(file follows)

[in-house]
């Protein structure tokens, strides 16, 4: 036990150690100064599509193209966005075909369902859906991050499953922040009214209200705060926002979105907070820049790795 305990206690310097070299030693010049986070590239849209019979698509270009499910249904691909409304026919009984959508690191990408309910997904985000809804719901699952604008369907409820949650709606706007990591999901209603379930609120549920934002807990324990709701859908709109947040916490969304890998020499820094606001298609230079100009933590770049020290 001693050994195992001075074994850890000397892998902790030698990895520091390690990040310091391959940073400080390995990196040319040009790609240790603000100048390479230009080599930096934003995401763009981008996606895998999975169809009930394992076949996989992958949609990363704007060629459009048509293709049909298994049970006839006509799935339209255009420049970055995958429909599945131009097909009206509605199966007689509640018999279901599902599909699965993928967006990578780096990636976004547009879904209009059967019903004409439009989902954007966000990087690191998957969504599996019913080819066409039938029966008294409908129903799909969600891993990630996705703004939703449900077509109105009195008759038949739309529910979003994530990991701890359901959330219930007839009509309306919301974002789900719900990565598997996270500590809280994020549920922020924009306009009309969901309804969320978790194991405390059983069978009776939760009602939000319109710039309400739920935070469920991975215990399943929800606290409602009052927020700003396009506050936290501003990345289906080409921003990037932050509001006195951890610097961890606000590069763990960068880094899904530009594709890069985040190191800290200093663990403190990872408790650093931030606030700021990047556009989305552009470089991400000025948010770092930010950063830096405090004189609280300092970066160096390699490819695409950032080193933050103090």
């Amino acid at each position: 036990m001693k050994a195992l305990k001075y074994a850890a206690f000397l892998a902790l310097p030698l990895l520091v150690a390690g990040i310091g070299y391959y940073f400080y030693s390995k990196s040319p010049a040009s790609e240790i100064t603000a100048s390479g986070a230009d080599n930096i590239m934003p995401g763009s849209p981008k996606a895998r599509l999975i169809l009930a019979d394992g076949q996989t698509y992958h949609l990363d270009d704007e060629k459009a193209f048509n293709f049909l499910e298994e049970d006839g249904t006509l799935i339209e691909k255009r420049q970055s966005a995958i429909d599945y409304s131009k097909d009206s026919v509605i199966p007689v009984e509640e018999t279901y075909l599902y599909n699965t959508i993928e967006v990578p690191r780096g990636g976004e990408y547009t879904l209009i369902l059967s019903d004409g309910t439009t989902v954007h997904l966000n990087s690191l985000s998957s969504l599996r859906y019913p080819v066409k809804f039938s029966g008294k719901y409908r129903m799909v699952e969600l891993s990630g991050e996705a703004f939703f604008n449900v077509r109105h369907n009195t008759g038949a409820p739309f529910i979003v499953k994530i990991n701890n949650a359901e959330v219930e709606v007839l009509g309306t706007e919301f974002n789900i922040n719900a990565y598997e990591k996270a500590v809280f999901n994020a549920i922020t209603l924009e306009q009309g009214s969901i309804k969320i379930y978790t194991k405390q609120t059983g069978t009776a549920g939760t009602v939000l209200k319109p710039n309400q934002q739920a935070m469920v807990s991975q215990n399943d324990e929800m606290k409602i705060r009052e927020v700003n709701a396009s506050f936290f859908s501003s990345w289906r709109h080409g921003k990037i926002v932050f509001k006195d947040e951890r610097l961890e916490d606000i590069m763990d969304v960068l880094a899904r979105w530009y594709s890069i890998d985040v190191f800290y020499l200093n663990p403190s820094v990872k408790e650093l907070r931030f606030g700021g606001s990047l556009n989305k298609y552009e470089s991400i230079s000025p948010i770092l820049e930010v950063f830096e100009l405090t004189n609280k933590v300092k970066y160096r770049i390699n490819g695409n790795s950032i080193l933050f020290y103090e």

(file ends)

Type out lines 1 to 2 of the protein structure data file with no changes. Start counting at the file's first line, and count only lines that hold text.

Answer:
[in-house]
């Protein structure tokens, strides 16, 4: 036990150690100064599509193209966005075909369902859906991050499953922040009214209200705060926002979105907070820049790795 305990206690310097070299030693010049986070590239849209019979698509270009499910249904691909409304026919009984959508690191990408309910997904985000809804719901699952604008369907409820949650709606706007990591999901209603379930609120549920934002807990324990709701859908709109947040916490969304890998020499820094606001298609230079100009933590770049020290 001693050994195992001075074994850890000397892998902790030698990895520091390690990040310091391959940073400080390995990196040319040009790609240790603000100048390479230009080599930096934003995401763009981008996606895998999975169809009930394992076949996989992958949609990363704007060629459009048509293709049909298994049970006839006509799935339209255009420049970055995958429909599945131009097909009206509605199966007689509640018999279901599902599909699965993928967006990578780096990636976004547009879904209009059967019903004409439009989902954007966000990087690191998957969504599996019913080819066409039938029966008294409908129903799909969600891993990630996705703004939703449900077509109105009195008759038949739309529910979003994530990991701890359901959330219930007839009509309306919301974002789900719900990565598997996270500590809280994020549920922020924009306009009309969901309804969320978790194991405390059983069978009776939760009602939000319109710039309400739920935070469920991975215990399943929800606290409602009052927020700003396009506050936290501003990345289906080409921003990037932050509001006195951890610097961890606000590069763990960068880094899904530009594709890069985040190191800290200093663990403190990872408790650093931030606030700021990047556009989305552009470089991400000025948010770092930010950063830096405090004189609280300092970066160096390699490819695409950032080193933050103090």